Scheduling Program was originally designed specifically for residential
tract builders, but is often used for other types of project
management as well. (Some
examples include new model openings, land development, pre-development
and mapping.) The program tracks the progress of construction, forecasts
completion dates, and tracks lost days while taking into account
weekends, holidays, and crew limitations.
If a critical date in the schedule is missed, the remainder of
the project is automatically reforecast.
program uses "critical path logic" to reforecast
the entire schedule based upon the actual completion dates of
each task in the schedule. Not
only are lost days tracked, but also the reasons for the lost days. At the completion of a job, the variances can be understood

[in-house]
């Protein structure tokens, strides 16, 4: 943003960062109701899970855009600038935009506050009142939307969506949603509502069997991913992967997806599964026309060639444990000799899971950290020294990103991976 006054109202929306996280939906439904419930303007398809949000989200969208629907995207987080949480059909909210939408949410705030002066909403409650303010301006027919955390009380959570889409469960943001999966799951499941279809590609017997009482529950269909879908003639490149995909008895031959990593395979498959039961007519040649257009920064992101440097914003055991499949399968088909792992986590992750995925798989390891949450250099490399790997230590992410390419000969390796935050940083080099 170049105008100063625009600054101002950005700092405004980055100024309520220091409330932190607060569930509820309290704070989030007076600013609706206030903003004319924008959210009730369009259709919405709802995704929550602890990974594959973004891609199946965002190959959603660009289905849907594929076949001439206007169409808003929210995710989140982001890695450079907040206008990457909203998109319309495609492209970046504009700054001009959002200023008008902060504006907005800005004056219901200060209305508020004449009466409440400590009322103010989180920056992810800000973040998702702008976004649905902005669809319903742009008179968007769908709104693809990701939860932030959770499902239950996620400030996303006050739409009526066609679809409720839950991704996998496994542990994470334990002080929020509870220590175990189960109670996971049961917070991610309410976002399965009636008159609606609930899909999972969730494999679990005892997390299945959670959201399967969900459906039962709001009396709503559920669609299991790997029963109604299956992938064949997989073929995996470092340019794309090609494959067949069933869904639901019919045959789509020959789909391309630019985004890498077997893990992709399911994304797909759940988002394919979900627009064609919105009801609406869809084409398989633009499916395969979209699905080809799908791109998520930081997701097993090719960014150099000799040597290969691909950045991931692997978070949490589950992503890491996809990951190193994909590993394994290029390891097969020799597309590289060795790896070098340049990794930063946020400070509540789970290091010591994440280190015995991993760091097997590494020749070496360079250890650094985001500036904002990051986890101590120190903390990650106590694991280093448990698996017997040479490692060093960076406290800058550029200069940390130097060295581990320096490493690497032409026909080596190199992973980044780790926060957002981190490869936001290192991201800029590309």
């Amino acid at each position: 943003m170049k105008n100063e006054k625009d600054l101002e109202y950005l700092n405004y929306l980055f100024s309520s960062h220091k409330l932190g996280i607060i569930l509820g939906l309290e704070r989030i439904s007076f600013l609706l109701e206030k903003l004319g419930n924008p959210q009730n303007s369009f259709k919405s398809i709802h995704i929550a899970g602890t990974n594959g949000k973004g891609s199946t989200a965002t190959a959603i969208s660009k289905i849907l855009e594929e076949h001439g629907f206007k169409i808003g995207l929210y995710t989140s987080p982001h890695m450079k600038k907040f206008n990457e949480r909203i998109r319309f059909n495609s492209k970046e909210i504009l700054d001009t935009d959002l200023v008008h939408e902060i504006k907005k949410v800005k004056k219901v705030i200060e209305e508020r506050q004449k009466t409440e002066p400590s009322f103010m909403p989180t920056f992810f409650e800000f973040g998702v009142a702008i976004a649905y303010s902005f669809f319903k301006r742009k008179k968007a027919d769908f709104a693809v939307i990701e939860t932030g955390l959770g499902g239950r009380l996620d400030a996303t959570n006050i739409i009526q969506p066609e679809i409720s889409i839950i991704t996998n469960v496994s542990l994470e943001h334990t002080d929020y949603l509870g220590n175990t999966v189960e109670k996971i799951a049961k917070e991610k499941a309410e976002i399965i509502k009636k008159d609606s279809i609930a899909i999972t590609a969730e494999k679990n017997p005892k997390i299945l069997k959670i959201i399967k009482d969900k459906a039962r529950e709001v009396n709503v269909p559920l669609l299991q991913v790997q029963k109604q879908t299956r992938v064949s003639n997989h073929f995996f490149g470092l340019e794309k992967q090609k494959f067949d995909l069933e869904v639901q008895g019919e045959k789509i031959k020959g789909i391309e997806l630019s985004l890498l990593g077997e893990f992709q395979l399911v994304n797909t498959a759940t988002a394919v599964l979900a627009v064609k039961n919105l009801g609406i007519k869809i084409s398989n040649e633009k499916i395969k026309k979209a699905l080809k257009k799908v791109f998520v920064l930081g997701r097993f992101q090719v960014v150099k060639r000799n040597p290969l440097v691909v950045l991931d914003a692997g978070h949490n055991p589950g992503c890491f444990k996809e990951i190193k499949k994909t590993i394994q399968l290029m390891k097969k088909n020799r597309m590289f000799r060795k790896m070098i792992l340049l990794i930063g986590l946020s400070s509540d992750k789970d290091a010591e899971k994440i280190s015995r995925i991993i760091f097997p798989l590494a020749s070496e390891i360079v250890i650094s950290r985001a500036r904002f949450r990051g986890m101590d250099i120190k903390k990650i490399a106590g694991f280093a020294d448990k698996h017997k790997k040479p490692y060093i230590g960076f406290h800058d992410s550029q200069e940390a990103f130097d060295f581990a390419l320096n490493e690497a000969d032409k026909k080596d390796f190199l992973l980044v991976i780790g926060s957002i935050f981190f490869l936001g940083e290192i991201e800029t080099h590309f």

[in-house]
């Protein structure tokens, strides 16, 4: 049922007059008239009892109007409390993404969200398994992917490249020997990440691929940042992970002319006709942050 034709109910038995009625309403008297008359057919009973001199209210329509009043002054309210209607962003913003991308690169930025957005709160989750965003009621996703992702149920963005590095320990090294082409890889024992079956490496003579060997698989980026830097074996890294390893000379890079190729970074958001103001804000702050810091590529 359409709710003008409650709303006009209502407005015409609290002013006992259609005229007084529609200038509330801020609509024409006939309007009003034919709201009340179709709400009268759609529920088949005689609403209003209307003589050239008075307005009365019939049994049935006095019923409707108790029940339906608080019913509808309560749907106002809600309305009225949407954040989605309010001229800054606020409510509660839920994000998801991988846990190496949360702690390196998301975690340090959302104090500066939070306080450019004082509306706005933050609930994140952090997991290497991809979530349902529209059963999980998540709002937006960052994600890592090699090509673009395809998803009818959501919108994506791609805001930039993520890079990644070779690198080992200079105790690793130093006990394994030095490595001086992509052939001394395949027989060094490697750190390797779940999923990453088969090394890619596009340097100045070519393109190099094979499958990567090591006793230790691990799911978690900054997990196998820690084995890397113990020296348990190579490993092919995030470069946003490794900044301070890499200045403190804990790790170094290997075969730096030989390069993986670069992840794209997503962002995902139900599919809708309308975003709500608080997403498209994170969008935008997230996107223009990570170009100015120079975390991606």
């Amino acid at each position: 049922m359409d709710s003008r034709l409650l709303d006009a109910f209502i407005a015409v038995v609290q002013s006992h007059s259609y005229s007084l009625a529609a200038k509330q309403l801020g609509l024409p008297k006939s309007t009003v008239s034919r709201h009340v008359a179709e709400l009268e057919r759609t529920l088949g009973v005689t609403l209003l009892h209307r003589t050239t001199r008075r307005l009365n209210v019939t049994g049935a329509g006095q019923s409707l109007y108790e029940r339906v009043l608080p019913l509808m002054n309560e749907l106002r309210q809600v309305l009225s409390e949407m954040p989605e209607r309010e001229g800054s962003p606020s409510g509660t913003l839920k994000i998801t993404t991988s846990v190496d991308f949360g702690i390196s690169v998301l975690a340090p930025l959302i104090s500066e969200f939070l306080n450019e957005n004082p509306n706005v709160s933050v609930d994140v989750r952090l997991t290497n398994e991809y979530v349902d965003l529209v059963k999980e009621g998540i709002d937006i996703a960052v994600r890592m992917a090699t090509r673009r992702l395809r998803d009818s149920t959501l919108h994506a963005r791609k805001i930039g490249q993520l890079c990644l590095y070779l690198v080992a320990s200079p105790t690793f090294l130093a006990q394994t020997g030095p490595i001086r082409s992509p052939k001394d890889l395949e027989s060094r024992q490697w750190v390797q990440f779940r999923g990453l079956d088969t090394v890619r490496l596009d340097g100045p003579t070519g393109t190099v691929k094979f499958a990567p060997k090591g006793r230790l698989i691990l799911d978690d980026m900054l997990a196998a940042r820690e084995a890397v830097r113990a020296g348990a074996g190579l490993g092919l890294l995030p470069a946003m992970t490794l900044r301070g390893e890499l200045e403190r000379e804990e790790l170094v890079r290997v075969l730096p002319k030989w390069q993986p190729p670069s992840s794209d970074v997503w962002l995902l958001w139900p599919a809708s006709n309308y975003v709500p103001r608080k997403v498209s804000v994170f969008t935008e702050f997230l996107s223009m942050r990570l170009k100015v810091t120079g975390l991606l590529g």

both in terms of where the delays occurred as well as why.
program uses a master schedule for each
subdivision or product line, and then "clones" it each
time a new phase of construction is released.
Each Phase schedule shows the lot and block, plan, and permit
number for every home.
project manager can print either a full schedule for the Phase or a "Mini-schedule"
for a specific time period, for example, the next week. This "mini-schedule" is often provided to
sub-contractors for their work load planning.
addition to the current schedule, a separate lost days report keeps track of the original schedule, the
number of lost days by trade, and the reason for days lost.
option cutoff dates
projected and actual cutoff dates to The
update closing projections
and cash flow projections by linking projected completion dates to The
accompanying report writer to create your own custom reports
such as days lost by reason, or subcontractor, or superintendent, or . .
other scheduling software that is difficult to learn, anyone with modest
Excel experience can learn
the entire program in less than one hour.
And Superintendents with no computer experience can learn to
update schedules in less than fifteen minutes.